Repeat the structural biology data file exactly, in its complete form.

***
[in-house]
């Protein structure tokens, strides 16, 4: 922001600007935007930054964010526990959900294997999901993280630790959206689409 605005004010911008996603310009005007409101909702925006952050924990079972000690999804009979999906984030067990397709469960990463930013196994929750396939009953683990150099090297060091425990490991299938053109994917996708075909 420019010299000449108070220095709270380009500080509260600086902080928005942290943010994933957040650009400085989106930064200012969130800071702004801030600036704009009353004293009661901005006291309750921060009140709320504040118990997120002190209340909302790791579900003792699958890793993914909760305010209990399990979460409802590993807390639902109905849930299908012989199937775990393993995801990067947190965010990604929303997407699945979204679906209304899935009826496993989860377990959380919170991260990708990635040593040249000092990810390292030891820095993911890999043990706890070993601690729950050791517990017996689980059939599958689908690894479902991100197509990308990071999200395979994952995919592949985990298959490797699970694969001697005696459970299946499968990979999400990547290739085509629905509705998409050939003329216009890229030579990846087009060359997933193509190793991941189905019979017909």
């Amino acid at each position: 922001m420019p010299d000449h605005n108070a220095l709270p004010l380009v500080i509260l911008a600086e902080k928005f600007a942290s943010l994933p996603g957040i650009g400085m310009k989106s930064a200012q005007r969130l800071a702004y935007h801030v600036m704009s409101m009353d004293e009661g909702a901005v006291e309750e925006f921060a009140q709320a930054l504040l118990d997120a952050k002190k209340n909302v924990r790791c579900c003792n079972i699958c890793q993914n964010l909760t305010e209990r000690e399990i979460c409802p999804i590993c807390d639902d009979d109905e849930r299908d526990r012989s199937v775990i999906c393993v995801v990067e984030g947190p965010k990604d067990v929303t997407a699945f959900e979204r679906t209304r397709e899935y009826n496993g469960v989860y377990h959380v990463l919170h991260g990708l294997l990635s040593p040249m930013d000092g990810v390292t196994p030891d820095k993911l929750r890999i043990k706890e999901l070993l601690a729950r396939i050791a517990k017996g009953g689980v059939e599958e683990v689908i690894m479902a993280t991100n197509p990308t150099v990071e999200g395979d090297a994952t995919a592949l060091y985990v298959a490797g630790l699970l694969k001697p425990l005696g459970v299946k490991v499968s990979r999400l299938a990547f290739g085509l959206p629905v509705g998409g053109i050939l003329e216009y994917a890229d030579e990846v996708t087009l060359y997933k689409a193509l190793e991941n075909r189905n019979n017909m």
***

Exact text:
[in-house]
């Protein structure tokens, strides 16, 4: 922001600007935007930054964010526990959900294997999901993280630790959206689409 605005004010911008996603310009005007409101909702925006952050924990079972000690999804009979999906984030067990397709469960990463930013196994929750396939009953683990150099090297060091425990490991299938053109994917996708075909 420019010299000449108070220095709270380009500080509260600086902080928005942290943010994933957040650009400085989106930064200012969130800071702004801030600036704009009353004293009661901005006291309750921060009140709320504040118990997120002190209340909302790791579900003792699958890793993914909760305010209990399990979460409802590993807390639902109905849930299908012989199937775990393993995801990067947190965010990604929303997407699945979204679906209304899935009826496993989860377990959380919170991260990708990635040593040249000092990810390292030891820095993911890999043990706890070993601690729950050791517990017996689980059939599958689908690894479902991100197509990308990071999200395979994952995919592949985990298959490797699970694969001697005696459970299946499968990979999400990547290739085509629905509705998409050939003329216009890229030579990846087009060359997933193509190793991941189905019979017909």
């Amino acid at each position: 922001m420019p010299d000449h605005n108070a220095l709270p004010l380009v500080i509260l911008a600086e902080k928005f600007a942290s943010l994933p996603g957040i650009g400085m310009k989106s930064a200012q005007r969130l800071a702004y935007h801030v600036m704009s409101m009353d004293e009661g909702a901005v006291e309750e925006f921060a009140q709320a930054l504040l118990d997120a952050k002190k209340n909302v924990r790791c579900c003792n079972i699958c890793q993914n964010l909760t305010e209990r000690e399990i979460c409802p999804i590993c807390d639902d009979d109905e849930r299908d526990r012989s199937v775990i999906c393993v995801v990067e984030g947190p965010k990604d067990v929303t997407a699945f959900e979204r679906t209304r397709e899935y009826n496993g469960v989860y377990h959380v990463l919170h991260g990708l294997l990635s040593p040249m930013d000092g990810v390292t196994p030891d820095k993911l929750r890999i043990k706890e999901l070993l601690a729950r396939i050791a517990k017996g009953g689980v059939e599958e683990v689908i690894m479902a993280t991100n197509p990308t150099v990071e999200g395979d090297a994952t995919a592949l060091y985990v298959a490797g630790l699970l694969k001697p425990l005696g459970v299946k490991v499968s990979r999400l299938a990547f290739g085509l959206p629905v509705g998409g053109i050939l003329e216009y994917a890229d030579e990846v996708t087009l060359y997933k689409a193509l190793e991941n075909r189905n019979n017909m």